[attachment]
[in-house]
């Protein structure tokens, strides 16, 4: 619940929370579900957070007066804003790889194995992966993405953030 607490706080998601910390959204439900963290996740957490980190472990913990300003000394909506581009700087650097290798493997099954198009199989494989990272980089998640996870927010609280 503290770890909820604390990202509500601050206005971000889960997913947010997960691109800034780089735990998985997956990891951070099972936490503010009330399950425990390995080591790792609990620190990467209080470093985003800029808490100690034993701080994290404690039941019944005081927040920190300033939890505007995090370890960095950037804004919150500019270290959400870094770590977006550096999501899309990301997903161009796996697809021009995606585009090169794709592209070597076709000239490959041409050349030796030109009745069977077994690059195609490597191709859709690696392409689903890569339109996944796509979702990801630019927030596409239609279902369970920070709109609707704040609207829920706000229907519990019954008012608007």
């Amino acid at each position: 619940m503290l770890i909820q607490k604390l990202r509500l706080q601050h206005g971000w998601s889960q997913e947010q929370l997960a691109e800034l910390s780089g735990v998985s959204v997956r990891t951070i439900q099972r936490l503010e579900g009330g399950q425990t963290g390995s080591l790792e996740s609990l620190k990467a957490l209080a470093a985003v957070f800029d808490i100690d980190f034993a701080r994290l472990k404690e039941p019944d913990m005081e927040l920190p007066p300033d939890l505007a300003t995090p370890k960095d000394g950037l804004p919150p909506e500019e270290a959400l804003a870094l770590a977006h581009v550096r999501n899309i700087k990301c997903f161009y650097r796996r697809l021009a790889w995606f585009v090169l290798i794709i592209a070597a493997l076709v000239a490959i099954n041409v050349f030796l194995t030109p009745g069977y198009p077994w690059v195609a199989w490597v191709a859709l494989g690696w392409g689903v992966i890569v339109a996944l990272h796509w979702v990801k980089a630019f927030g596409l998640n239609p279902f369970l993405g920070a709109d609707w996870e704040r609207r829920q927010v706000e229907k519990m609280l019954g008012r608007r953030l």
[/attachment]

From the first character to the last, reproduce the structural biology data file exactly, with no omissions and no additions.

[in-house]
């Protein structure tokens, strides 16, 4: 619940929370579900957070007066804003790889194995992966993405953030 607490706080998601910390959204439900963290996740957490980190472990913990300003000394909506581009700087650097290798493997099954198009199989494989990272980089998640996870927010609280 503290770890909820604390990202509500601050206005971000889960997913947010997960691109800034780089735990998985997956990891951070099972936490503010009330399950425990390995080591790792609990620190990467209080470093985003800029808490100690034993701080994290404690039941019944005081927040920190300033939890505007995090370890960095950037804004919150500019270290959400870094770590977006550096999501899309990301997903161009796996697809021009995606585009090169794709592209070597076709000239490959041409050349030796030109009745069977077994690059195609490597191709859709690696392409689903890569339109996944796509979702990801630019927030596409239609279902369970920070709109609707704040609207829920706000229907519990019954008012608007």
């Amino acid at each position: 619940m503290l770890i909820q607490k604390l990202r509500l706080q601050h206005g971000w998601s889960q997913e947010q929370l997960a691109e800034l910390s780089g735990v998985s959204v997956r990891t951070i439900q099972r936490l503010e579900g009330g399950q425990t963290g390995s080591l790792e996740s609990l620190k990467a957490l209080a470093a985003v957070f800029d808490i100690d980190f034993a701080r994290l472990k404690e039941p019944d913990m005081e927040l920190p007066p300033d939890l505007a300003t995090p370890k960095d000394g950037l804004p919150p909506e500019e270290a959400l804003a870094l770590a977006h581009v550096r999501n899309i700087k990301c997903f161009y650097r796996r697809l021009a790889w995606f585009v090169l290798i794709i592209a070597a493997l076709v000239a490959i099954n041409v050349f030796l194995t030109p009745g069977y198009p077994w690059v195609a199989w490597v191709a859709l494989g690696w392409g689903v992966i890569v339109a996944l990272h796509w979702v990801k980089a630019f927030g596409l998640n239609p279902f369970l993405g920070a709109d609707w996870e704040r609207r829920q927010v706000e229907k519990m609280l019954g008012r608007r953030l």